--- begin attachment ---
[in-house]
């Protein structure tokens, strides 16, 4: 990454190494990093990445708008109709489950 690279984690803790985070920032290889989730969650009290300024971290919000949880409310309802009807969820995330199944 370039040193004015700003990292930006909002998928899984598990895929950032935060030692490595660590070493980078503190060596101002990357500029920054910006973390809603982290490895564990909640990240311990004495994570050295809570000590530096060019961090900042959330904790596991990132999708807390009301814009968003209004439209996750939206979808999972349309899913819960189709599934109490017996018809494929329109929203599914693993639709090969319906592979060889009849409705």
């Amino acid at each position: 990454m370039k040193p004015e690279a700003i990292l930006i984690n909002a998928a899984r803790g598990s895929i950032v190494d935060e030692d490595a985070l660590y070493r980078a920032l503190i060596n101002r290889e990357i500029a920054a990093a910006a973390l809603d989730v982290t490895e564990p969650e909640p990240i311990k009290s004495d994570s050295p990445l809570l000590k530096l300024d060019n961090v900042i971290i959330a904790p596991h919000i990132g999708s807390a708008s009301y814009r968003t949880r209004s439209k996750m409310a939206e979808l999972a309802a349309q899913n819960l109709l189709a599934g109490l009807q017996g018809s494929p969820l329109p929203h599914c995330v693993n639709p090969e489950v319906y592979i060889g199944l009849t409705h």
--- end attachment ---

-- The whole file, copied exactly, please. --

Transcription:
[in-house]
């Protein structure tokens, strides 16, 4: 990454190494990093990445708008109709489950 690279984690803790985070920032290889989730969650009290300024971290919000949880409310309802009807969820995330199944 370039040193004015700003990292930006909002998928899984598990895929950032935060030692490595660590070493980078503190060596101002990357500029920054910006973390809603982290490895564990909640990240311990004495994570050295809570000590530096060019961090900042959330904790596991990132999708807390009301814009968003209004439209996750939206979808999972349309899913819960189709599934109490017996018809494929329109929203599914693993639709090969319906592979060889009849409705």
């Amino acid at each position: 990454m370039k040193p004015e690279a700003i990292l930006i984690n909002a998928a899984r803790g598990s895929i950032v190494d935060e030692d490595a985070l660590y070493r980078a920032l503190i060596n101002r290889e990357i500029a920054a990093a910006a973390l809603d989730v982290t490895e564990p969650e909640p990240i311990k009290s004495d994570s050295p990445l809570l000590k530096l300024d060019n961090v900042i971290i959330a904790p596991h919000i990132g999708s807390a708008s009301y814009r968003t949880r209004s439209k996750m409310a939206e979808l999972a309802a349309q899913n819960l109709l189709a599934g109490l009807q017996g018809s494929p969820l329109p929203h599914c995330v693993n639709p090969e489950v319906y592979i060889g199944l009849t409705h």